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Mich. officer should go to trial in fatal shooting of motorist, appeals court rules

Former officer Christopher Schurr had appealed to have murder charges against him dropped, saying that his shooting of the suspect was within department policy

Police-Shooting Michigan

FILE - Ex-Grand Rapids police officer Christopher Schurr appears for the second day of his preliminary examination at the Kent County Courthouse in Grand Rapids on Friday, Oct. 28, 2022. Michigan’s Court of Appeals has ruled that Schurr should go to trial for a murder charge in the 2022 killing of a Black motorist, Thursday, Jan. 25, 2024. (Joel Bissell/The Grand Rapids Press via AP, File)

Joel Bissell/AP

Associated Press

GRAND RAPIDS, Mich. — A former police officer in western Michigan should go to trial for a murder charge in the 2022 killing of a motorist, the state Court of Appeals ruled Thursday.

The court said in it’s 2-1 opinion that it agrees there was “at least sufficient evidence presented” at Christopher Schurr’s preliminary examination “to establish probable cause” that his actions as a Grand Rapids police officer “did not satisfy the standards for use of deadly force in self-defense.”

The appeals court began hearing the case in September. A circuit court had earlier decided not to dismiss the charge.

The second-degree murder charge stems from a morning traffic stop that ended with Schurr shooting Patrick Lyoya in the back of the head while on top of him. The fatal shooting was preceded by a short chase and struggle, according to a video of the incident that was released.

The video shows Schurr repeatedly telling Lyoya to take his hands off the officer’s Taser.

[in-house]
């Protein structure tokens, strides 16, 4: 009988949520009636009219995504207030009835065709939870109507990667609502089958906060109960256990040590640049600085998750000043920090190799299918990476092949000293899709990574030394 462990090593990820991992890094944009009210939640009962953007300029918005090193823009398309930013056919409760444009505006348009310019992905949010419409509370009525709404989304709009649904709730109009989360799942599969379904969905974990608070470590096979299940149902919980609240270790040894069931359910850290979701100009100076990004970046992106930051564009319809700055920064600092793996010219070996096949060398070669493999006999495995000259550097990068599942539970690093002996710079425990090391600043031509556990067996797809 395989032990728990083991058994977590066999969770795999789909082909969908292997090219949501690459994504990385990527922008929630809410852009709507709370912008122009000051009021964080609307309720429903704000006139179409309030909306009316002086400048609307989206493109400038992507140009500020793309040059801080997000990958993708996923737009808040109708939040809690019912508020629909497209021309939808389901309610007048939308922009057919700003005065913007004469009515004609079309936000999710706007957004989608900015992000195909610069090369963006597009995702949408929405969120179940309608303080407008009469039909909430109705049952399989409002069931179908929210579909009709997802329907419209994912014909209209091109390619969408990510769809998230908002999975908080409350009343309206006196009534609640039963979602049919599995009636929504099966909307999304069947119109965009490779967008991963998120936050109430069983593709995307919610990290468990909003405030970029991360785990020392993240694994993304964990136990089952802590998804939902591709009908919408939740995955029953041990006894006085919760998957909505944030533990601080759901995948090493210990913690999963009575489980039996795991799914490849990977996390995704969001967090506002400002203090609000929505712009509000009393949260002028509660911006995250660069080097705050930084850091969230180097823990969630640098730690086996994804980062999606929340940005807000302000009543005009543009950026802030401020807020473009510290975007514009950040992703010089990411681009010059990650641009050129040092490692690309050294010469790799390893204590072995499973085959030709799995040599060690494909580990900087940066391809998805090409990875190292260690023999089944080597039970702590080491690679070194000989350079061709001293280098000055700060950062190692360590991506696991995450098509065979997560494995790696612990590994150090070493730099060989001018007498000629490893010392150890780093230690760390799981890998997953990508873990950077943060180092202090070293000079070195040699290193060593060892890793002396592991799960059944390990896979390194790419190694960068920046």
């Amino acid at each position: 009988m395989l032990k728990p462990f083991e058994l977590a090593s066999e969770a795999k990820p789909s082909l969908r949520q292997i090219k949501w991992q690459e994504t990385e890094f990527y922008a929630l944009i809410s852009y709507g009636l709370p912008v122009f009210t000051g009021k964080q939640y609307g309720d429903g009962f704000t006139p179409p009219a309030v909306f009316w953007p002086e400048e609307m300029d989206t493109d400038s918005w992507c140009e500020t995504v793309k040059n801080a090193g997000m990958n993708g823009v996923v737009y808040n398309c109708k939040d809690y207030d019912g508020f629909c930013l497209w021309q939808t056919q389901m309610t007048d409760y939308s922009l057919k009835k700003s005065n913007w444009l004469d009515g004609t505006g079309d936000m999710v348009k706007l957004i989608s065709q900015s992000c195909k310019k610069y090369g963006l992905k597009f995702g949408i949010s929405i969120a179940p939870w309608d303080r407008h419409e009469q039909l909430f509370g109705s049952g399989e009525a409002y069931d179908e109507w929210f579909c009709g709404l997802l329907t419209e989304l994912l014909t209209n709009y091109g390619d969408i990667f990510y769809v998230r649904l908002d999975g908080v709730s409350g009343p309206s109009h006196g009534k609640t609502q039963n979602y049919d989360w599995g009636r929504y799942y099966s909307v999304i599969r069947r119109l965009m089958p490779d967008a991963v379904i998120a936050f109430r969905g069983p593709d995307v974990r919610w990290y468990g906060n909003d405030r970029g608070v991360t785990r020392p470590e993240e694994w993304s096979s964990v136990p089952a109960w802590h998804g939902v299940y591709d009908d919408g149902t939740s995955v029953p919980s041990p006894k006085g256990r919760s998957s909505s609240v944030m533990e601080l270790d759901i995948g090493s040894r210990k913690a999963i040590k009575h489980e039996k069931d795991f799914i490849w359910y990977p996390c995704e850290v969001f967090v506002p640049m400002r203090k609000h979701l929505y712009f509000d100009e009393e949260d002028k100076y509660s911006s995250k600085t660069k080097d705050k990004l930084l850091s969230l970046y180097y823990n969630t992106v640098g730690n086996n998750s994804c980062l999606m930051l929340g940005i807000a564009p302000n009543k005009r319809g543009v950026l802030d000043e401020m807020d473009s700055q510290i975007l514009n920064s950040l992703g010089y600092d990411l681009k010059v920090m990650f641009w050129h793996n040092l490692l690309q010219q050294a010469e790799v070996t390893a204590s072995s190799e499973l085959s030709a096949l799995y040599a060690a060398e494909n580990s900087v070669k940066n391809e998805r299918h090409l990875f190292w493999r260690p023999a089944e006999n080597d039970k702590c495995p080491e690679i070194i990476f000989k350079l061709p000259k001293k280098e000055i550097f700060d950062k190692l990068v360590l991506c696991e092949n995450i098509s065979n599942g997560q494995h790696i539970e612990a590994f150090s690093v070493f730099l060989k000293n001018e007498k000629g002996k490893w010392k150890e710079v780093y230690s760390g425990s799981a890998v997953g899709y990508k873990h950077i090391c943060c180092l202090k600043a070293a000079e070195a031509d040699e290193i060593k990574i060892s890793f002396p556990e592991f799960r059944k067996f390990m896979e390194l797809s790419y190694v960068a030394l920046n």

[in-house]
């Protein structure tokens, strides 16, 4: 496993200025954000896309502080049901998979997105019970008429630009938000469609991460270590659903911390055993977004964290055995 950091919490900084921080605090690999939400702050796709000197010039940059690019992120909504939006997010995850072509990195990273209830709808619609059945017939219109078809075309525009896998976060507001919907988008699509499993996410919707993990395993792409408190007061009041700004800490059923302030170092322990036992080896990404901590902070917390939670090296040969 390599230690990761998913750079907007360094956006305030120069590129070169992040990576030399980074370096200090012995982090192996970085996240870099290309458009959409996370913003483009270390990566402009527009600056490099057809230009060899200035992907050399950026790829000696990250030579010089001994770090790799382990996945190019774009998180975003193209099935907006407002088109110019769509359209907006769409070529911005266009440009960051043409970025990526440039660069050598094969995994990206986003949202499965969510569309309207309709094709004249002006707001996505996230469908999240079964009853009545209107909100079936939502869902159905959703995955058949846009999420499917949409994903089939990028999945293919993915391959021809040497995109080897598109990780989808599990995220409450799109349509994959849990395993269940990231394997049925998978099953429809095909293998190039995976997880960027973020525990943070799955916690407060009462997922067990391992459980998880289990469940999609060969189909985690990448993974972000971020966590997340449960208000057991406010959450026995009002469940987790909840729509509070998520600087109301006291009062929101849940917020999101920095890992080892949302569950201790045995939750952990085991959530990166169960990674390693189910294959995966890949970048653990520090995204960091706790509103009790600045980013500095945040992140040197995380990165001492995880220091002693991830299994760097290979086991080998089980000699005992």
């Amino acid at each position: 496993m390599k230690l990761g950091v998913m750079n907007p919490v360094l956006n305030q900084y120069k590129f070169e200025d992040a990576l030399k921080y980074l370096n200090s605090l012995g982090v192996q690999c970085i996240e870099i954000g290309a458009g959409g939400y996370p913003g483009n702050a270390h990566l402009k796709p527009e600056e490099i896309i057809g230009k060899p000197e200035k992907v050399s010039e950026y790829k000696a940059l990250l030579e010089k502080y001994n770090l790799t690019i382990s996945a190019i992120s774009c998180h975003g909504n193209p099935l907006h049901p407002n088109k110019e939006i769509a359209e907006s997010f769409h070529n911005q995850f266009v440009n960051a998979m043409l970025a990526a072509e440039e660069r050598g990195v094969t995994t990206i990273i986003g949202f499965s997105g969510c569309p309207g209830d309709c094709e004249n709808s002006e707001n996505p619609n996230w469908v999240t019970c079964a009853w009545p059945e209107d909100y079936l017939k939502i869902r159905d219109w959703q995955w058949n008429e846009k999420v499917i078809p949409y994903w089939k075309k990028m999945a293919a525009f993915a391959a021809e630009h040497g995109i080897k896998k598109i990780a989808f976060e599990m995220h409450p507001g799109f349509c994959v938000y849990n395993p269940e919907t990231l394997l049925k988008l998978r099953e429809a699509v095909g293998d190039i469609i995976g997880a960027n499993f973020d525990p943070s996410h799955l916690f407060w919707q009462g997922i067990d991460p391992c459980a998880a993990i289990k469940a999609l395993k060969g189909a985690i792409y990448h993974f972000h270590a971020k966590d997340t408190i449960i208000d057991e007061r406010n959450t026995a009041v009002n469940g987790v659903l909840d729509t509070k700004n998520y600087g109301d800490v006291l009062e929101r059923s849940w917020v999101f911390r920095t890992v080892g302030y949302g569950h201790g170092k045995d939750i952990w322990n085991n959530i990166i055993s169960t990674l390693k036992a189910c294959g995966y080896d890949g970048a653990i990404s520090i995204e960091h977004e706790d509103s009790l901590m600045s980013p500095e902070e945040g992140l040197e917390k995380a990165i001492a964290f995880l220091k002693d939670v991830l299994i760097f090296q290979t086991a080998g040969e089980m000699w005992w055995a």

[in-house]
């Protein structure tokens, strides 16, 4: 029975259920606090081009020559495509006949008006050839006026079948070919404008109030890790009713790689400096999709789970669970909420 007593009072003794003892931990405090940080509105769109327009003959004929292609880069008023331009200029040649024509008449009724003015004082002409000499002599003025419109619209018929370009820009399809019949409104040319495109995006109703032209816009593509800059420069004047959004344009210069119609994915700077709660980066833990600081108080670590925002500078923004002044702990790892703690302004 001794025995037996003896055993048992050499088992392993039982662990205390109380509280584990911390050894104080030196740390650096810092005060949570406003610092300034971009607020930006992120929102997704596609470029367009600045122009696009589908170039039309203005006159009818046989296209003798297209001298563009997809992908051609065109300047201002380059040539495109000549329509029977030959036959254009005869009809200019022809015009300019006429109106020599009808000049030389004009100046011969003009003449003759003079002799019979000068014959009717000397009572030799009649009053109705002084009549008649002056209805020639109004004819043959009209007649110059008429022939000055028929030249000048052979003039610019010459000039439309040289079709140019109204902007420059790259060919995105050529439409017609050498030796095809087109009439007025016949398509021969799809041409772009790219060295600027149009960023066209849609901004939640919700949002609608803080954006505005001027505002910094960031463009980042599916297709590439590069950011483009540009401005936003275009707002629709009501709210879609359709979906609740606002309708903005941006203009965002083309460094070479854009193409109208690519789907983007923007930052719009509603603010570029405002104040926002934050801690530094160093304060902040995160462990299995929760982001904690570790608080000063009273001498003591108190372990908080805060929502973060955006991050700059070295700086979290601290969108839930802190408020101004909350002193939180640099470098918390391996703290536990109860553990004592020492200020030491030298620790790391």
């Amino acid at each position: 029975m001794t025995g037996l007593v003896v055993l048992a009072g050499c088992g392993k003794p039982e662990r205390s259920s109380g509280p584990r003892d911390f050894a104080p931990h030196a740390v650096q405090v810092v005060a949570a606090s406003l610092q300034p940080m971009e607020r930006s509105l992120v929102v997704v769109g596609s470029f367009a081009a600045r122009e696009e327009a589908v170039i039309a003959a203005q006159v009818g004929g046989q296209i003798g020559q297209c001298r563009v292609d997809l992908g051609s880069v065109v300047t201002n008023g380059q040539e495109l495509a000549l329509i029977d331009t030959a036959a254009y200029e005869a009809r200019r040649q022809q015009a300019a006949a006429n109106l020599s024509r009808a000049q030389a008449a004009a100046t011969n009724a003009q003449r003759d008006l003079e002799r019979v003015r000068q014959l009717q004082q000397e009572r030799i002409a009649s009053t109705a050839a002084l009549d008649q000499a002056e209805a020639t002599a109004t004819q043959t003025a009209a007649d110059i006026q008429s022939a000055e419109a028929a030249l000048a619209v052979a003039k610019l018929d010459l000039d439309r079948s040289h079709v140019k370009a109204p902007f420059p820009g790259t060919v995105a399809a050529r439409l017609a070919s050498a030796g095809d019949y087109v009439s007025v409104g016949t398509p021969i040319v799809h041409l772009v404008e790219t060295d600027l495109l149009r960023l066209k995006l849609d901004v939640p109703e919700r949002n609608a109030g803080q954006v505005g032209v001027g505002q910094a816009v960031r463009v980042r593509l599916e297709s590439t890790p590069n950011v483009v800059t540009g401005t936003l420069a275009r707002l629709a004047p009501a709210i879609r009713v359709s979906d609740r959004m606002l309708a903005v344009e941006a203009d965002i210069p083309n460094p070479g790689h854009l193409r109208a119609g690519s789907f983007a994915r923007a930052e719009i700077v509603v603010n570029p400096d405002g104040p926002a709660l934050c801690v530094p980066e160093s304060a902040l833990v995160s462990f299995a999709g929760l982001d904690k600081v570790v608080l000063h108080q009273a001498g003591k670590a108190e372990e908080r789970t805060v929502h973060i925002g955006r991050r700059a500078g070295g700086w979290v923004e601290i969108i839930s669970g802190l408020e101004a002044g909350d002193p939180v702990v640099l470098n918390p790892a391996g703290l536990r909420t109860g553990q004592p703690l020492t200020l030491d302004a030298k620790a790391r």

“The video evidence showed Lyoya physically resisting defendant’s efforts to subdue him, but the video did not depict Lyoya physically attacking defendant — such as by punching him or striking him with his knee,” the appeals court said in its ruling. “The video evidence permitted an inference that Lyoya had also gotten fatigued and was less able to resist. The evidence further showed that defendant had called for assistance from other officers and that those officers were on their way, though it is not clear that defendant (knew) how long before the officers would arrive.”

Defense attorney Matthew Borgula declined to comment Thursday, saying he still was reading through the opinion.

Schurr’s lawyers had insisted that the appeals court throw out the murder charge, saying the law allows the use of deadly force “to stop a felon from fleeing when the officer reasonably believed a felony had occurred.”

Prosecutors argued for a jury to decide on the charges.

Schurr was fired in June 2022 after being charged with murder.